“The church’s engagement, I think, tends to be right now primarily ad hoc,” Shaw says. “I think there’s a fair bit of engagement happening at parish levels with various different initiatives.”

One example of Anglican support for veterans is the Veterans’ House project, an interfaith effort to provide support for homeless veterans in Ottawa. The project seeks to help these veterans find stable housing and receive treatment for issues related to addictions, physical health and mental health. The Anglican diocese of Ottawa is a member of the Multifaith Housing Initiative that coordinates the project, along with more than a dozen Anglican parishes.

Holy Trinity Anglican Church in Edmonton, which serves as the regimental church of the South Alberta Light Horse reserve unit, has since 2016 run a mental health ministry for reservists, who do not always have access to the same services as active-duty members living on-base. Because of Holy Trinity’s connection to the CF, many regular and reservist soldiers continue to attend services there after leaving the military. The church also provides care to family members of soldiers deployed overseas.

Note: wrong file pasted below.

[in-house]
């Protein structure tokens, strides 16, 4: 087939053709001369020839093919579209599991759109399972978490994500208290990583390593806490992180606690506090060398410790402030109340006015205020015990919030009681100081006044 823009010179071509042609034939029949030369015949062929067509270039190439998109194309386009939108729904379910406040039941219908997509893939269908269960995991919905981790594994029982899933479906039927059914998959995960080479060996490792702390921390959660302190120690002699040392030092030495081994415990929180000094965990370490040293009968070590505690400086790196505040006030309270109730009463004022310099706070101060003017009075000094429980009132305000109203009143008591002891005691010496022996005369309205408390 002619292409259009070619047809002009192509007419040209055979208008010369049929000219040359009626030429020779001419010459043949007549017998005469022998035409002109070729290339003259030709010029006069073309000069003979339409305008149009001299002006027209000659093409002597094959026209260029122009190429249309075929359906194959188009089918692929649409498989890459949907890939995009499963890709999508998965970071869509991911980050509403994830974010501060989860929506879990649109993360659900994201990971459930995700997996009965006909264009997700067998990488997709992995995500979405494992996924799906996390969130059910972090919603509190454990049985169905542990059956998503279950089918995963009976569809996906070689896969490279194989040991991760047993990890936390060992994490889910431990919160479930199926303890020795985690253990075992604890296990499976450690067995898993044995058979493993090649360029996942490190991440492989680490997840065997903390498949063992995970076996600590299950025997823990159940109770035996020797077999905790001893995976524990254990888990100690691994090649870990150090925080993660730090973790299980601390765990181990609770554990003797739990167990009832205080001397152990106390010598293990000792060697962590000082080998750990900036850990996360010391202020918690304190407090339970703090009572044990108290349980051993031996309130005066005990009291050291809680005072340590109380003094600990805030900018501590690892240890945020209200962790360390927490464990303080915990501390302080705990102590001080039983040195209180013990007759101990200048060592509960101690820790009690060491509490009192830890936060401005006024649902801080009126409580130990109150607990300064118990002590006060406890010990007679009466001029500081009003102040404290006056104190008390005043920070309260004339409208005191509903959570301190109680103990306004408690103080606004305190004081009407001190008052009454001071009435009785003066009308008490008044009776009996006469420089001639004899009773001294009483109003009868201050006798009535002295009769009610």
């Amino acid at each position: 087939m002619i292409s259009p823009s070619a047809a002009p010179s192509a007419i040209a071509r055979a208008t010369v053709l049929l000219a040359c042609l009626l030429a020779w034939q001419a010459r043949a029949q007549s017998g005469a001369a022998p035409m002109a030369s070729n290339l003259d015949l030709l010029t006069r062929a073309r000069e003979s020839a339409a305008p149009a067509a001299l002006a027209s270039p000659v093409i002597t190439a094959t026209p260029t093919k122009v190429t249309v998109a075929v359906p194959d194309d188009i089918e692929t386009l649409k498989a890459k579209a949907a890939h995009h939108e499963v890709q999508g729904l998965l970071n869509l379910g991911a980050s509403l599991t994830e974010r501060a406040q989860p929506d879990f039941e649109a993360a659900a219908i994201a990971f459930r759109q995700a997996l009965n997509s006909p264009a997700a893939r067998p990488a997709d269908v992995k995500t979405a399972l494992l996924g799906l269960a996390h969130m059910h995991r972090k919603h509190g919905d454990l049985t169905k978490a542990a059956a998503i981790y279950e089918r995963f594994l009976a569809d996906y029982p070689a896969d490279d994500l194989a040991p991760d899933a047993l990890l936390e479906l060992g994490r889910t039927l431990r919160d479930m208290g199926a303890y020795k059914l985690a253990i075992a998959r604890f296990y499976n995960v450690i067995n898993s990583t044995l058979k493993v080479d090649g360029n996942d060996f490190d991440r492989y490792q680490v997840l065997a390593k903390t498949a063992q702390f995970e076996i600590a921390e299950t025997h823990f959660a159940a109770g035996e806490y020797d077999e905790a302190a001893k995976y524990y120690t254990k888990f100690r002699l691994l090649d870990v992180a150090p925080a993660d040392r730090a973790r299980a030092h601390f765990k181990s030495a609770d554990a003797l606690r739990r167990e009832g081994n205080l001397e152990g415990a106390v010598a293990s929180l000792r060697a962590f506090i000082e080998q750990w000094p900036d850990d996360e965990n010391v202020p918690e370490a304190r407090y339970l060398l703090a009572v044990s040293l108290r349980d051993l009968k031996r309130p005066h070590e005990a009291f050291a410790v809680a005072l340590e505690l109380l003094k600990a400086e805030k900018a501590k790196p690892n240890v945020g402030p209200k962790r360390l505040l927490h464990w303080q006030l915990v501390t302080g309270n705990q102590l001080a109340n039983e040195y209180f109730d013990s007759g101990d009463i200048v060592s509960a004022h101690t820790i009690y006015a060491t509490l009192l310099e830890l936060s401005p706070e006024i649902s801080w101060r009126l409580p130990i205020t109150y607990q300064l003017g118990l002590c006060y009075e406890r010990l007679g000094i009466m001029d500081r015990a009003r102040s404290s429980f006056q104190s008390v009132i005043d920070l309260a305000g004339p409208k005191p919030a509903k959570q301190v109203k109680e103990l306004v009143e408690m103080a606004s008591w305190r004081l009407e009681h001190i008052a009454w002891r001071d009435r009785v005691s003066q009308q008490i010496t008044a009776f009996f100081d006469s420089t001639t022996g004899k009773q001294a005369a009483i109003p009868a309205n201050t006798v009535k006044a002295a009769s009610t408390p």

“I think we as a church have a responsibility to be engaged with men and women [in the military and] provide them a faith community while they’re on active duty, while they’re in the reserves and then after,” the Rev. Chris Pappas, rector, says. “They need the support that the faith community provides.”

Korean War veteran Victor Flett, an Anglican who served in the navy for 33 years, is an active member of St. Peter and St. Paul Parish in Esquimalt, B.C., where he serves as an honorary canon.

Flett, who is Cree, had to give up his Indian status in the 1950s to receive benefits from Veterans Affairs. Since his retirement, Flett’s primary methods of supporting his fellow veterans have been groups such as the Royal Canadian Legion, the Korea Veterans Association and the Aboriginal Veterans Autochtones.